Cooler Weather Means Football and Tailgating Parties
I love that fall is just around the corner. The changing leaves, the smell of bonfires in the air, back-to-school sales, cooler temperatures, and, of course – going to football games!
One of the best parts of football season is tailgating. It’s always been a time for us adults to gather with friends, cheer on our favorite team, and catch up on each other’s lives.
Now that we’re parents, tailgating has transformed into family get-togethers, where our children get the chance to connect with our friends’ children.
Tailgating with kids in tow can be tricky, but not impossible. The memories we make are priceless.
Like almost all activities with kids, tailgating as a family means packing and planning differently. Never fear! Our team at Lansing Family Fun has gathered some great tips for making tailgating with kids fun for everyone.
7 Tips for Tailgating with Kids
Tailgating isn’t just for adults. Kids love tailgating, too! Check out our tips for how to enjoy tailgating with your kids in tow, from extra clothes to separate coolers.
1. Be Prepared for Messes & Accidents
Pack extra outfits (including socks and underwear), for all the kids. No one wants to watch a game in wet clothes from a spilled can of pop or a last second jump in a mud puddle.
Don’t forget wipes, hand sanitizer, bandages, and tissues. Even if you don’t have kids in diapers anymore, baby wipes are great for sticky messes.
2. Wear the Proper Gear
Show everyone who you’re rooting for by dressing in your team’s gear or colors. Get some pom poms, hats, or hair accessories if your kids won’t cooperate with clothing.
Since we live in fickle Michigan, check the weather. It can be cool in the morning and warmer in the afternoon, so dress in layers including short sleeves, sweatshirts, jackets, and raincoats. Later into football season, you might even need to break out some winter gear.
3. The Tailgate Location is Key – 4 Secrets to the perfect spot:
– Arrive early: Tailgating at MSU starts 5 hours before kick-off and cars will be lined up. The earlier you arrive, the better spot you will secure.
– Plan to Walk: Walking and tailgating go hand-in-hand! You’ll most likely have to park farther away from the heart of the action if you want to avoid high parking fees. Plan accordingly with comfortable sneakers and a light load if you can. Keep in mind that you might have to walk all the way back to your vehicle to drop off any belongings if you plan to attend the game.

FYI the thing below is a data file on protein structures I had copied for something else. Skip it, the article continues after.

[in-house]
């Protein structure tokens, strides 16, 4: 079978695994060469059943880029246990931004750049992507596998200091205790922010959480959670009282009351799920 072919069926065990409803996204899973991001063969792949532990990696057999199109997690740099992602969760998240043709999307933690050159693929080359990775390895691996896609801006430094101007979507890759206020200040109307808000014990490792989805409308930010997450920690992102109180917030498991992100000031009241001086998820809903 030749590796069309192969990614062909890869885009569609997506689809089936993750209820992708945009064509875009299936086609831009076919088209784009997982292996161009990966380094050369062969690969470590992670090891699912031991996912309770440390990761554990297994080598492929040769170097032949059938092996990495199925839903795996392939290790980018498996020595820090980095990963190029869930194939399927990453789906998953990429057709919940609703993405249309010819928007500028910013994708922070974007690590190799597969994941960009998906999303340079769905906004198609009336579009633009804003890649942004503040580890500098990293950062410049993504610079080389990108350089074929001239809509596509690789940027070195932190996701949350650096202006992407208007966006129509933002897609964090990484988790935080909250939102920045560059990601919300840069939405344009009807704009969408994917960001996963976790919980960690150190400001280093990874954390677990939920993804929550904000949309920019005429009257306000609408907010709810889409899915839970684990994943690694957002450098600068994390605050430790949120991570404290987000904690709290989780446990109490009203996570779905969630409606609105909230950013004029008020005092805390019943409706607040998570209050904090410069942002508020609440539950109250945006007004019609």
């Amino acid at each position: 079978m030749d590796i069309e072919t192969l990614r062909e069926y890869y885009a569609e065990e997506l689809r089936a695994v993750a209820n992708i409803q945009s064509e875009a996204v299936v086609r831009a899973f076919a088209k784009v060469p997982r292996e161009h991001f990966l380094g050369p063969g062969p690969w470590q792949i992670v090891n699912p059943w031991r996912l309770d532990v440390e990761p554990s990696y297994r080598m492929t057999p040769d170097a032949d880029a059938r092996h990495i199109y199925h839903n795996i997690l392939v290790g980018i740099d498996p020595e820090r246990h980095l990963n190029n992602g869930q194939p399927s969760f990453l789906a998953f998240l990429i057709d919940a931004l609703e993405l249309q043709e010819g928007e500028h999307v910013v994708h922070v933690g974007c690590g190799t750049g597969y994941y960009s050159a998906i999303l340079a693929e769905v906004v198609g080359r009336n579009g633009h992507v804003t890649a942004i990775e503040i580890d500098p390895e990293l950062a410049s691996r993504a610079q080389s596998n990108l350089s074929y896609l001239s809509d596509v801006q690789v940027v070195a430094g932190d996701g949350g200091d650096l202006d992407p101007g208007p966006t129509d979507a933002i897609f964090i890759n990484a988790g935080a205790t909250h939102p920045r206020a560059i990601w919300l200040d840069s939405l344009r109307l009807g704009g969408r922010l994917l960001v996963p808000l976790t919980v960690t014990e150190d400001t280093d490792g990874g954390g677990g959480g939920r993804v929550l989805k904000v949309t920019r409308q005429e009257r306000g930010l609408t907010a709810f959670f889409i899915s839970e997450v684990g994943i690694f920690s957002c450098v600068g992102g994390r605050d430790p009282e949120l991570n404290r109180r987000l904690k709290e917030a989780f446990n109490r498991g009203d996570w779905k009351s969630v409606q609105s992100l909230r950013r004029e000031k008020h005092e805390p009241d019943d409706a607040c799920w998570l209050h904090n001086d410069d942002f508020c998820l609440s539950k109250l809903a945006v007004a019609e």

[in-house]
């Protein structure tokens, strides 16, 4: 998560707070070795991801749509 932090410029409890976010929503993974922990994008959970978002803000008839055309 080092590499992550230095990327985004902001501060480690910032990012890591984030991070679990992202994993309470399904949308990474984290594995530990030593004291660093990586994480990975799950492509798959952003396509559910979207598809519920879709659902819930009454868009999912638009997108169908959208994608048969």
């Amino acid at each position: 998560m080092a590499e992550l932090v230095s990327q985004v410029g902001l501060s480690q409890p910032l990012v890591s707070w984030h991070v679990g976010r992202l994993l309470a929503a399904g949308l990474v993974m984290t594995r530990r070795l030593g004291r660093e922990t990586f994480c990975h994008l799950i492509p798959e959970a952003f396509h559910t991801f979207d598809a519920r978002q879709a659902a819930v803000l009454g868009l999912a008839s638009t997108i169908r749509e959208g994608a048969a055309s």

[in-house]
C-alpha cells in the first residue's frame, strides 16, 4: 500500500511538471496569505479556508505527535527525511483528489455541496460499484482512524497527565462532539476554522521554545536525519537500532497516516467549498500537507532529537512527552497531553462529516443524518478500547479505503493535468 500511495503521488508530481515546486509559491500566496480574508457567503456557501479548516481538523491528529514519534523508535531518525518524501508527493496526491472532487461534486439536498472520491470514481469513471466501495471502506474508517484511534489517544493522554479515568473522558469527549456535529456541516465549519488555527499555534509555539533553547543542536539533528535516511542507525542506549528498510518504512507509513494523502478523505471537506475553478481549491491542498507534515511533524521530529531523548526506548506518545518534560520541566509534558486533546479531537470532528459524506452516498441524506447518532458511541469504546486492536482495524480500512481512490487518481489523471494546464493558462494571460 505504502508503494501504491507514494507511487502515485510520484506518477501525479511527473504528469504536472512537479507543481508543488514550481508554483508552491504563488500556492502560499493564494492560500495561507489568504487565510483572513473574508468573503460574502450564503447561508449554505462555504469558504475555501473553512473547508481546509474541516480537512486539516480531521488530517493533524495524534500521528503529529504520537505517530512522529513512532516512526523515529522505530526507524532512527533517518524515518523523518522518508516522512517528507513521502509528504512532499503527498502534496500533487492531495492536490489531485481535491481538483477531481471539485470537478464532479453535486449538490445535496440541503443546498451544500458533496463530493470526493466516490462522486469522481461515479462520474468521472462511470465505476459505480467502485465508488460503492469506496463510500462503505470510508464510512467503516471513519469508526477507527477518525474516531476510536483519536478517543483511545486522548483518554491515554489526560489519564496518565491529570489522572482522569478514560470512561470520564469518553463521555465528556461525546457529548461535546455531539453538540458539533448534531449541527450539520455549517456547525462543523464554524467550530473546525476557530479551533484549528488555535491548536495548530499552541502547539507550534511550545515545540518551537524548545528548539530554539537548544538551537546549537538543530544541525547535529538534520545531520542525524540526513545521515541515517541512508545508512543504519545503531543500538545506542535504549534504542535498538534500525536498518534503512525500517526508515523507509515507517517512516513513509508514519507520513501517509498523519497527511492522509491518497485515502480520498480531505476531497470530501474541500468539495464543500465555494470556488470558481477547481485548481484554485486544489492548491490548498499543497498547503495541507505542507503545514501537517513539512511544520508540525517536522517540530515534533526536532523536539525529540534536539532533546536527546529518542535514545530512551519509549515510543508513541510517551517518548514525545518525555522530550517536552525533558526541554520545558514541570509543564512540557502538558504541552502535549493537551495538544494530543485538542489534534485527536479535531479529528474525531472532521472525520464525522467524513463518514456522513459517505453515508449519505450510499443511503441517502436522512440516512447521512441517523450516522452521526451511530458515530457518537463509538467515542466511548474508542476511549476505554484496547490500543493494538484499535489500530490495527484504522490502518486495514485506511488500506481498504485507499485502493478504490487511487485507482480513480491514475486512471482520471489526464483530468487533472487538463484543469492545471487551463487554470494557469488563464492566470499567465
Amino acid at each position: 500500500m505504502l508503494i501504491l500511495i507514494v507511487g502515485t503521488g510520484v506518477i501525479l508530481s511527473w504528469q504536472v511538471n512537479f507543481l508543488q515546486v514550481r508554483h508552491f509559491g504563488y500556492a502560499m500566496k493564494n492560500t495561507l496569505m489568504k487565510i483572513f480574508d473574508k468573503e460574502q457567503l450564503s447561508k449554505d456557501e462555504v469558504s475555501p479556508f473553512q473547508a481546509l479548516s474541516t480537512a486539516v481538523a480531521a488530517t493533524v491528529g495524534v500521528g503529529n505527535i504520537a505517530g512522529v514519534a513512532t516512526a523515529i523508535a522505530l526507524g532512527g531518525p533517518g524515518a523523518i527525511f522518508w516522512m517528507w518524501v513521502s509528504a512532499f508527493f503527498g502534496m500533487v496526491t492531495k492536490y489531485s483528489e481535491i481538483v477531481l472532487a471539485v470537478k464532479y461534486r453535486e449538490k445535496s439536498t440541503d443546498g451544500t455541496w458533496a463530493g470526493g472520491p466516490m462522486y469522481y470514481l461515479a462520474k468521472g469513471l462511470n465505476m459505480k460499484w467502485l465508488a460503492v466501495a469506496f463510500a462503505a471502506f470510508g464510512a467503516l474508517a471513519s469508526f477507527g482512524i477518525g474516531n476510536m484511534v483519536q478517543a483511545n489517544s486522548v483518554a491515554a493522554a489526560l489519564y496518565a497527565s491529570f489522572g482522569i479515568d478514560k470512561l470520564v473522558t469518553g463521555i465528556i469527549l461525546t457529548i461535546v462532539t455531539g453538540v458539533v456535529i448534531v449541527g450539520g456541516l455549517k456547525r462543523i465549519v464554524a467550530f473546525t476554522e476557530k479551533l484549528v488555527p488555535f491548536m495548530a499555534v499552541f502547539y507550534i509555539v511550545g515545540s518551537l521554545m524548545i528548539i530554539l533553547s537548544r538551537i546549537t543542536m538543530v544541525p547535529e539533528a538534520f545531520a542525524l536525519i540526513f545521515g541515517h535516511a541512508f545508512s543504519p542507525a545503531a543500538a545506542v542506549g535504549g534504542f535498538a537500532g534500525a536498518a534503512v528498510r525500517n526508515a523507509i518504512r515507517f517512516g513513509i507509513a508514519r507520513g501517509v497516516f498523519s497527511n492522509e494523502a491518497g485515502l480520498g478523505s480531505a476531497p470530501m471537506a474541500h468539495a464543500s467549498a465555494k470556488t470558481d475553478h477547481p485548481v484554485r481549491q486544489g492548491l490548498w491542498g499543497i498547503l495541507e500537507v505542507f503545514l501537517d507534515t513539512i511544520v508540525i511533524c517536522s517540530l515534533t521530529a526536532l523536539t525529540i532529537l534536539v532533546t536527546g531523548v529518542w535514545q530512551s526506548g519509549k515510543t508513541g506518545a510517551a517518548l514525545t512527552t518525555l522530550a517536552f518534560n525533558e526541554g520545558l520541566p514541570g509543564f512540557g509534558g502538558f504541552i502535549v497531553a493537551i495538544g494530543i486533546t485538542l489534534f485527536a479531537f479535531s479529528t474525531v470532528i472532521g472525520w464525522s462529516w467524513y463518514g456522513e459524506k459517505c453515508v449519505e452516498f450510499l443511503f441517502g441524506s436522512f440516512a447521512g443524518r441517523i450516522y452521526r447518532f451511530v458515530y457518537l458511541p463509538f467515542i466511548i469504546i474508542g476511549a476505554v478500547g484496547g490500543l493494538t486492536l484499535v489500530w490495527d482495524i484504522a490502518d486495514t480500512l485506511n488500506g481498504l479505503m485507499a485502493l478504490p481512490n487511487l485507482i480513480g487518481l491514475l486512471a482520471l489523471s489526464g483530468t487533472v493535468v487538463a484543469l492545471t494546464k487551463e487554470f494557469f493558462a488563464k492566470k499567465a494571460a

– Create a Safe Boundary: When you bring children along for a tailgate, we recommend finding a spot away from traffic so everyone can stay safe.
If you have little ones, investing in one of the hexagon gate systems can help create a safe place place to play. Rearranging tables and setting up a pop-up tent can double as a blockade and shelter from bad weather.
– Bathrooms: Oh, the number of portable toilets I’ve seen! If you can, the very best tailgate spots are near some sort of bathroom. This typically equates to portable potties, but if you’re very lucky you’ll find a building on campus with its doors unlocked. Kids need to go A LOT, so scope out your options as soon as you arrive. Don’t forget those wipes or hand sanitizer.
4. Bring Food and Drinks for All Ages
While kids are usually happy with traditional tailgating food like hamburgers and hot dogs, everyone will be happier if no one is whining about the food options.
If you’re tailgating with friends, coordinate the food plan in advance. Everyone’s load will be lighter if you make sure there are no duplicates. Facebook groups or event pages are great for planning who will be in charge of certain tasks.
Put kids’ drinks in a separate cooler. I’ve made the mistake of letting my kids rummage through the drink cooler only to find them with a can of beer in the their hands. To avoid beverage mishaps and to keep the kids hydrated, pack them up their own fun cooler with waters, juices boxes, sports drinks, or whatever will help get you through a long day.
5. Bring Entertainment for the Kids
While the adults are chatting, don’t forget that the kids will want something fun to keep them entertained. Bring some traditional yard games for the kids like corn hole, ladder ball, and can jam.
Other fun activities include Twister, coloring books and crayons (you might even be able to find coloring pages for your team online), bubbles, and sidewalk chalk. I even saw an idea of a little “spa day” for kids, doing nails and styling hair.
Leave activities with little pieces like LEGOSⓇ at home as they might get lost in the grass or parking lot.
6. Don’t Forget Your Radio or TV
Not actually attending the game? Bring along a radio or a portable TV to watch or listen to the game from your tailgate area while the kids keep playing (or napping).
To avoid traffic and crowds, you might like to purposefully linger awhile to let the area clear out before making the trek back to the car.
If you decide to watch the game in person, be ready to leave the game early since the kids might get bored or the stadium might be too loud or overwhelming for them.
7. Research Ahead of Time
Do some investigating to see if there are any fun events going on before the game starts. You may be able to meet and get a picture with the team mascot, marching band, or cheerleaders.
If you plan to go into the stadium, make sure you have read and understand the stadium’s bag policy. MSU and U of M both have a strict no bags policy.
Diapers and a few other necessary items can usually be put into a clear gallon-sized bag.
If you’re like me and your child needs to travel with emergency medications such as Epi-Pens or inhalers, stadiums typically allow you to enter through the medical entrance to get your items approved and tagged without any hassle.
Above all else, enjoy the time with your family. You are making great memories!
Do you have other tips for tailgating with kids? Let us know in the comments below!